Dîner Amical – Chef’s Table, The Kensington Inn
April 18, 2009
Mel Miners, Vice-Chargé de Presse
The evening started with the reception held on the outdoor patio – a welcome touch for a group of Calgarians who have suffered from an overlong dose of winter. As we entered the Restaurant, we were offered a glass of Prosecco (Vino Spumunte Extra Dry from Fantinel). As we gathered on the patio in enthusiastic conversation, servers passed around the hors d’oeuvres. It was such a lovely evening that the patio heaters became too warm and so were turned off. This is the first time that the Chef’s Table has hosted a Chaine function, so we had an interesting mixture of loyal members and a few new faces. The establishment is slightly smaller than our usual venues and so, according to our Vice-Conseiller Gastronomique, we reached our attendance limit rather quickly after the invitation was sent out.
The tables were set very simply – a single place setting of table-ware, a water glass and one wine glass. In the centre of the table a square bowl held two orchids and was framed by two candles. The dining tables were arranged in two rooms. One was normally the lounge area, while the other was the usual dining room. Those in the latter room were treated to a view of the chef and crew in the open kitchen. Chef Duncan Ly presided over what was described by one attendee as a “well-orchestrated ballet” in the kitchen.
The meal started with an Amuse Bouche of Quebec fois gras Torchon topped with a verjus gelée served on a brioche. The fois gras is cured with sugar, salt, and brandy for 24 hours. It is then cooked sous-vide and rolled and let hung to dry. The gelée is made from verjus (unripened grape juice) and sugar. Accompanying the Amuse Bouche was a sauternes-style sipper. The actual ingredients and proportions are a well-kept secret of the Wine Director, Jennifer Walden.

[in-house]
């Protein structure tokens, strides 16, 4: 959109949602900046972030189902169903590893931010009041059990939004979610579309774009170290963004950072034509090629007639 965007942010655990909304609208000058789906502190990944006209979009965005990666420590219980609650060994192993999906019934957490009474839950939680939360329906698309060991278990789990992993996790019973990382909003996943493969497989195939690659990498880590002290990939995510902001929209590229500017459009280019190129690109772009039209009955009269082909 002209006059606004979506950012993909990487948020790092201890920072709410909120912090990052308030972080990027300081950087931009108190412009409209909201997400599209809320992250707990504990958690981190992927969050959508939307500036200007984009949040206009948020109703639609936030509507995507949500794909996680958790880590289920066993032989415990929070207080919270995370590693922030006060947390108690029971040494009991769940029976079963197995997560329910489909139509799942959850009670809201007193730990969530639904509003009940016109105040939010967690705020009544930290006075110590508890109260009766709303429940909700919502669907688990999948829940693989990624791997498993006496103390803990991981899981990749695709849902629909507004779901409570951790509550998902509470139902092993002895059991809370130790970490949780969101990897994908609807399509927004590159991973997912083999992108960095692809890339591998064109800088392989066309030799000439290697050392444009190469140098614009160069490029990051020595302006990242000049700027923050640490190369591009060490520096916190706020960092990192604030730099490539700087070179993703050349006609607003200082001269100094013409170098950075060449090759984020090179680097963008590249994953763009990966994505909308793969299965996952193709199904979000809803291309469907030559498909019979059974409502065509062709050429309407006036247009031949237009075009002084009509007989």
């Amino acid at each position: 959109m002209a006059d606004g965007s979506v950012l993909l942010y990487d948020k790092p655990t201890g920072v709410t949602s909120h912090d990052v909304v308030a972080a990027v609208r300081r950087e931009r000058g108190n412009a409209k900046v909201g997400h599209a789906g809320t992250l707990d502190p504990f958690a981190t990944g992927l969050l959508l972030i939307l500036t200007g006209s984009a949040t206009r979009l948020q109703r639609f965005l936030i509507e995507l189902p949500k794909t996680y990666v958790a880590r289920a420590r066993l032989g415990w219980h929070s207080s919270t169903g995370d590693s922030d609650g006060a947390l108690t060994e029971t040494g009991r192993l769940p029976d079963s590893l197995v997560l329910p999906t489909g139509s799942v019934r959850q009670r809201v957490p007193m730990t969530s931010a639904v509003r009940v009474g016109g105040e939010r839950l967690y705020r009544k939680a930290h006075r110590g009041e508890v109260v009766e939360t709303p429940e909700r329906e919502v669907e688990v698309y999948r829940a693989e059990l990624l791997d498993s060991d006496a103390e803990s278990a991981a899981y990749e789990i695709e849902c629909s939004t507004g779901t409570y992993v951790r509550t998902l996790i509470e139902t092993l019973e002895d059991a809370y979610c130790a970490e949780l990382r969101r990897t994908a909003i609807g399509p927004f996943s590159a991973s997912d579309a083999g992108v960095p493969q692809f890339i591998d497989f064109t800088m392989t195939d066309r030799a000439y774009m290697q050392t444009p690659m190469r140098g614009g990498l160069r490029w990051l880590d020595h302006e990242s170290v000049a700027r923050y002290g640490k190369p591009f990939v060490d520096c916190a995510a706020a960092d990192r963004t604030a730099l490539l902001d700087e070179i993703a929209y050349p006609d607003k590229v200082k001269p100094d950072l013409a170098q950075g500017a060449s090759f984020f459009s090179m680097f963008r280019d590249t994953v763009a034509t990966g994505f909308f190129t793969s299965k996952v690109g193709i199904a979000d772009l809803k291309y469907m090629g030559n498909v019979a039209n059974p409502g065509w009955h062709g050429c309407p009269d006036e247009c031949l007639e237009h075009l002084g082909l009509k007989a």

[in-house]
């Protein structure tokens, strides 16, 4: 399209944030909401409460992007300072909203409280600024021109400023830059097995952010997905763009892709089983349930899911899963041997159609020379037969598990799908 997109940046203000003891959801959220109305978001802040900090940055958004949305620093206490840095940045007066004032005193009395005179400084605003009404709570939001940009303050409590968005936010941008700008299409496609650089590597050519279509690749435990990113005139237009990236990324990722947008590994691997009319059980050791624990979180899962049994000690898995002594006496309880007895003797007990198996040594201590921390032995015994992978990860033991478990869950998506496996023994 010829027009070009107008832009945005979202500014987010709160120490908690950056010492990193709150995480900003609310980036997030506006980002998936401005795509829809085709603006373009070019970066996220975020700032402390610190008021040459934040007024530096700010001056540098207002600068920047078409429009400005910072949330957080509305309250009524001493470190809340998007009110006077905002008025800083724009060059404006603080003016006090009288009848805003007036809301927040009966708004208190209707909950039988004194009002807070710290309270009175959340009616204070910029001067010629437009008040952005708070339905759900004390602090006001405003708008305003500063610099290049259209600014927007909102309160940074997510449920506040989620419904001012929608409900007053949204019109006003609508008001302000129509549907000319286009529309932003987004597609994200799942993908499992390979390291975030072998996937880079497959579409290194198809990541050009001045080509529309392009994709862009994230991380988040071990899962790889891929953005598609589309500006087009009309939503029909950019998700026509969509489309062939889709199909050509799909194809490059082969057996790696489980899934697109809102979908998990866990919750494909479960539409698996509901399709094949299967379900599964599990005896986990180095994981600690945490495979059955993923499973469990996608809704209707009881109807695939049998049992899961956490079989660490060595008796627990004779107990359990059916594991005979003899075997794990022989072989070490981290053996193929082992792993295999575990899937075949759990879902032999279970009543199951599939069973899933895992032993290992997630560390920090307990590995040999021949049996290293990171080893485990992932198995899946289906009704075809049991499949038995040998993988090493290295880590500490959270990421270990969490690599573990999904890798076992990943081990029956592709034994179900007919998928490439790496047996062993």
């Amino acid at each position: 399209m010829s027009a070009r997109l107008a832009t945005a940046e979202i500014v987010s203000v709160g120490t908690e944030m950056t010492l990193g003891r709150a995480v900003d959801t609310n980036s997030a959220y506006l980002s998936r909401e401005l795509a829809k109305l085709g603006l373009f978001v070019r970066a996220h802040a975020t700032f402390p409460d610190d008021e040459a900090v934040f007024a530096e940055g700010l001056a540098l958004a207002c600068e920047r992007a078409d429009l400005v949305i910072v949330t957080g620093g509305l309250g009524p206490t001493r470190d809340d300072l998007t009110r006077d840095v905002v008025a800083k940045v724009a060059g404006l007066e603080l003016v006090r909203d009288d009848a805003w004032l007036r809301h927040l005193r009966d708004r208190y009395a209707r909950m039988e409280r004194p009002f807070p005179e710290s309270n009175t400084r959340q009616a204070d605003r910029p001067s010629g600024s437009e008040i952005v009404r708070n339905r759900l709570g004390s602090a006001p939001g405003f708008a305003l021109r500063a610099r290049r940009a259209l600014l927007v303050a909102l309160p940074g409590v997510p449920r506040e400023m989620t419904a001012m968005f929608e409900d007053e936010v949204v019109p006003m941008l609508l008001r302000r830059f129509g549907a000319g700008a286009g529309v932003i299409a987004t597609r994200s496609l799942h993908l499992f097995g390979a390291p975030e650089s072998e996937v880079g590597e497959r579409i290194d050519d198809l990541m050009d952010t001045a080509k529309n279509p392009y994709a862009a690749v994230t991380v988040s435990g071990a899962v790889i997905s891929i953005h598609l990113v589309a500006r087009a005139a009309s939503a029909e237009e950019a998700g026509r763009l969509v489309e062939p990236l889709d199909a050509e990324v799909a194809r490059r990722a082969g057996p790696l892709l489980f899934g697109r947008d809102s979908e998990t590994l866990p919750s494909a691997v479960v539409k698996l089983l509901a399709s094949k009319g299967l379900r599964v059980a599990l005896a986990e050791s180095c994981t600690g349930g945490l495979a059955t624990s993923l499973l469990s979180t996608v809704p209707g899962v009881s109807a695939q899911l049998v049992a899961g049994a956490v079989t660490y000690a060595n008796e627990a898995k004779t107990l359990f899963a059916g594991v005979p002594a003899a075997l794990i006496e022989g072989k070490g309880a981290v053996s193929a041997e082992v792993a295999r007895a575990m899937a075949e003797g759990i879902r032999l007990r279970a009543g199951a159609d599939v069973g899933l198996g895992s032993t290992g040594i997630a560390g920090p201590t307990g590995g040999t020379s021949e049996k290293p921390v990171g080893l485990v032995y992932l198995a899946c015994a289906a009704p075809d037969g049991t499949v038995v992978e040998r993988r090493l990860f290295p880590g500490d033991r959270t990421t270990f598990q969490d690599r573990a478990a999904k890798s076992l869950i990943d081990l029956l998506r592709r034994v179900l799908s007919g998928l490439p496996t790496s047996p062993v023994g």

Our first course was the Roasted Sunchoke Veloute. At the base of the bowl was a little garlic puree, shimijii mushrooms, and a soft poached quail egg. The Veloute was then poured over the bowl mixing up the puree. This was accompanied by a 2006 Chardonnay from the See Ya Later Ranch in the Okanagan.
Our fish course was a classic favourite at the restaurant (to quote Ich – “if we can have classics after such a short time!”). It was pan roasted BC sablefish on a bed of braised cabbage infused with speck (a type of smoked and salt-cured ham). The sauce on this dish was a grainy mustard beurre blanc. The fish was done at perfection – light, flakey and mild. The cabbage, speck and mustard added just a bit of a nip to delight the tastebuds. An Alsatian Pinot Gris from Weinbach Ste Catherine matched this dish beautifully.
The Intermezzo consisted of fresh berries in an orange sauce, served on a brilliant white triangular plate to show off the berry colours.
Then the piece de resistance – Sous Vide Cervena Venison. It was served with a 2005 Alvaro Palacios Les Terrasses from Priorat in Tarragona, southern Spain. This is a wine with superb aging potential, incredible concentration, and real personality. The wine industry is raving about this beauty.
The cheese selection followed. On the left was a whipped gorgonzola moulded into the shape of a sea shell and surrounded with a few greens. On the right was a delicate pool of pear butter. Finally, in the centre was the star – a rectangle of Manchego. To assist the consumption of these treats was a glass of 2003 Tokaji Late Harvest Classic Cuvée from Tokaj Classic winery in Hungary.
The finale was a Vairhona Chocolate and Chili Parfait. This was one of the most interesting desserts that we have been served in many events. Although the idea of presenting chili with chocolate may seem strange, it was done to perfection. There was just that hint of the chili without the heat that made the dessert a wonder to enjoy. Of course, having a drop of Dashe Cellar’s 2006 Late Harvest Zinfandel from the Dry Creek Valley area certainly did not hurt.
The meal ended with hot towels being passed around for the guests to wipe the bits from their fingers and freshen up for the accolade which was presented by our Bailli. Receiving the Chaine plates were Chef Duncan Ly and Matre d’Hotel Ich Diocee. On a closing note, it should be mentioned that the food and beverage profession is an important part of our daily lives and no person is too young to join – and so it is with great pleasure that I would like to welcome Mark Wilson’s son Adam who worked as one of the members of the kitchen brigade.
The petit fours ended the evening and I leave you with a picture of hard-working Duncan with Wanda who gets to enjoy his cooking but not his company at our functions.